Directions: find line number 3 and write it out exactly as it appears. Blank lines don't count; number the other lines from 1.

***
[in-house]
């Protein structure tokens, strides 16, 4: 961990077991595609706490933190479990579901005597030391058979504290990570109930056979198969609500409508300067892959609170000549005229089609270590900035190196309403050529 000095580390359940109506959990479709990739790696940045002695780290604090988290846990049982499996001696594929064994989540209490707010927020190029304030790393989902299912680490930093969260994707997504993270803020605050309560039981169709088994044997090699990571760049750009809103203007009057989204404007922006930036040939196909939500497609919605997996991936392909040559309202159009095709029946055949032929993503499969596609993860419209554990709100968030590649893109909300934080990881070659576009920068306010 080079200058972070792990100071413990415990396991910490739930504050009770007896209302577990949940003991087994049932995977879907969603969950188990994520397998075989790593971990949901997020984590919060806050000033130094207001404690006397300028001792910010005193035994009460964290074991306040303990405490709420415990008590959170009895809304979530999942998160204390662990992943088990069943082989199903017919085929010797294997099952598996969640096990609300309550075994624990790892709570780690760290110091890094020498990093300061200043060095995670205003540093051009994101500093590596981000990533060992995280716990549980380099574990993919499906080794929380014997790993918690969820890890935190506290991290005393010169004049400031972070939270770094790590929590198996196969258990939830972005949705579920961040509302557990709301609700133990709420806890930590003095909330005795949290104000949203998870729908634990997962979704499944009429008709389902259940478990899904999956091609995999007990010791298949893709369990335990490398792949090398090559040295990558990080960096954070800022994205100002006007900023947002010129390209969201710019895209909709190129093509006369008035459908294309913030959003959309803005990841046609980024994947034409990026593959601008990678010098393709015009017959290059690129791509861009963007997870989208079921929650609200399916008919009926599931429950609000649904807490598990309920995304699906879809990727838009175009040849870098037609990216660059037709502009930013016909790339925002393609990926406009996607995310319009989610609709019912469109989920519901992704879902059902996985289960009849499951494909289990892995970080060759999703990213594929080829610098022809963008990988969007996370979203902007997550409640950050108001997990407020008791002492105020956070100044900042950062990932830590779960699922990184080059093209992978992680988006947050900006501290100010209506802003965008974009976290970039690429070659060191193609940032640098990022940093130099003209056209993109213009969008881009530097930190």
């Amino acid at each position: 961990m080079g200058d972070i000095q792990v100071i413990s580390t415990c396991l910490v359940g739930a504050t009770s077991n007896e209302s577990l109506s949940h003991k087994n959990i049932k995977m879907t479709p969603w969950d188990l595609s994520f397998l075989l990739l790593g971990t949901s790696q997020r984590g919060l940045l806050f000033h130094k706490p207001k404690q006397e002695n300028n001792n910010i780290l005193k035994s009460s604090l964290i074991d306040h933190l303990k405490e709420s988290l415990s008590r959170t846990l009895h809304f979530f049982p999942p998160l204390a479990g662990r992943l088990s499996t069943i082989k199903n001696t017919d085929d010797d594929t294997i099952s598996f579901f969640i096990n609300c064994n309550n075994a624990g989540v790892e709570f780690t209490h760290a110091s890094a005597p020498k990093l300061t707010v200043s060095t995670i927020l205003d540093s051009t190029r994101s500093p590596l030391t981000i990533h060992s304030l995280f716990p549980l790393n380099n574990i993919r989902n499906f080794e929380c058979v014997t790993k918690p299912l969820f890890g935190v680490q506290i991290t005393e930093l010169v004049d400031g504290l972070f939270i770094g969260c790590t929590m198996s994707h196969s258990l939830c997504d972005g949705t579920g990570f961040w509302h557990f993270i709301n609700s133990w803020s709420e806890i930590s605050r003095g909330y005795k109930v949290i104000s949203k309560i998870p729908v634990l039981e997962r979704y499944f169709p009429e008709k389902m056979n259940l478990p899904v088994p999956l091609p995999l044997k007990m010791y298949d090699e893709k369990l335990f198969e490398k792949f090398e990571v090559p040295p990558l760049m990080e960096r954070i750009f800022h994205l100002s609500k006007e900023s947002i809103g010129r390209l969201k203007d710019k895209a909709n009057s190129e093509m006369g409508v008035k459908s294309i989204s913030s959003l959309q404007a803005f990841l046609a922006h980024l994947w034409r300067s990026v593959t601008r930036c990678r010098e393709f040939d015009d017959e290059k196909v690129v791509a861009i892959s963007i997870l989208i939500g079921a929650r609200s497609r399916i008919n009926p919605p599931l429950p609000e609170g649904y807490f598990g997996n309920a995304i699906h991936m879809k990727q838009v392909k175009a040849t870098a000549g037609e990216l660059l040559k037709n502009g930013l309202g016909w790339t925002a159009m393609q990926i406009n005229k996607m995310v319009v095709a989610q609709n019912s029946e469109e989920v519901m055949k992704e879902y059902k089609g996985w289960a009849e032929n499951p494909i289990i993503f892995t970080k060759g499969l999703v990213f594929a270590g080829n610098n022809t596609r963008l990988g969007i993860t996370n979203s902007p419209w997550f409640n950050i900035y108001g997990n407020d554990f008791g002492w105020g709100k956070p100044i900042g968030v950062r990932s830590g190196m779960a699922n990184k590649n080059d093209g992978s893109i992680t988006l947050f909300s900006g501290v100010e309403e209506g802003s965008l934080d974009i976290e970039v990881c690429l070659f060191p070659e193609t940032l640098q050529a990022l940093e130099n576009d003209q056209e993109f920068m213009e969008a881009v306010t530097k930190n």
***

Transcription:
């Amino acid at each position: 961990m080079g200058d972070i000095q792990v100071i413990s580390t415990c396991l910490v359940g739930a504050t009770s077991n007896e209302s577990l109506s949940h003991k087994n959990i049932k995977m879907t479709p969603w969950d188990l595609s994520f397998l075989l990739l790593g971990t949901s790696q997020r984590g919060l940045l806050f000033h130094k706490p207001k404690q006397e002695n300028n001792n910010i780290l005193k035994s009460s604090l964290i074991d306040h933190l303990k405490e709420s988290l415990s008590r959170t846990l009895h809304f979530f049982p999942p998160l204390a479990g662990r992943l088990s499996t069943i082989k199903n001696t017919d085929d010797d594929t294997i099952s598996f579901f969640i096990n609300c064994n309550n075994a624990g989540v790892e709570f780690t209490h760290a110091s890094a005597p020498k990093l300061t707010v200043s060095t995670i927020l205003d540093s051009t190029r994101s500093p590596l030391t981000i990533h060992s304030l995280f716990p549980l790393n380099n574990i993919r989902n499906f080794e929380c058979v014997t790993k918690p299912l969820f890890g935190v680490q506290i991290t005393e930093l010169v004049d400031g504290l972070f939270i770094g969260c790590t929590m198996s994707h196969s258990l939830c997504d972005g949705t579920g990570f961040w509302h557990f993270i709301n609700s133990w803020s709420e806890i930590s605050r003095g909330y005795k109930v949290i104000s949203k309560i998870p729908v634990l039981e997962r979704y499944f169709p009429e008709k389902m056979n259940l478990p899904v088994p999956l091609p995999l044997k007990m010791y298949d090699e893709k369990l335990f198969e490398k792949f090398e990571v090559p040295p990558l760049m990080e960096r954070i750009f800022h994205l100002s609500k006007e900023s947002i809103g010129r390209l969201k203007d710019k895209a909709n009057s190129e093509m006369g409508v008035k459908s294309i989204s913030s959003l959309q404007a803005f990841l046609a922006h980024l994947w034409r300067s990026v593959t601008r930036c990678r010098e393709f040939d015009d017959e290059k196909v690129v791509a861009i892959s963007i997870l989208i939500g079921a929650r609200s497609r399916i008919n009926p919605p599931l429950p609000e609170g649904y807490f598990g997996n309920a995304i699906h991936m879809k990727q838009v392909k175009a040849t870098a000549g037609e990216l660059l040559k037709n502009g930013l309202g016909w790339t925002a159009m393609q990926i406009n005229k996607m995310v319009v095709a989610q609709n019912s029946e469109e989920v519901m055949k992704e879902y059902k089609g996985w289960a009849e032929n499951p494909i289990i993503f892995t970080k060759g499969l999703v990213f594929a270590g080829n610098n022809t596609r963008l990988g969007i993860t996370n979203s902007p419209w997550f409640n950050i900035y108001g997990n407020d554990f008791g002492w105020g709100k956070p100044i900042g968030v950062r990932s830590g190196m779960a699922n990184k590649n080059d093209g992978s893109i992680t988006l947050f909300s900006g501290v100010e309403e209506g802003s965008l934080d974009i976290e970039v990881c690429l070659f060191p070659e193609t940032l640098q050529a990022l940093e130099n576009d003209q056209e993109f920068m213009e969008a881009v306010t530097k930190n």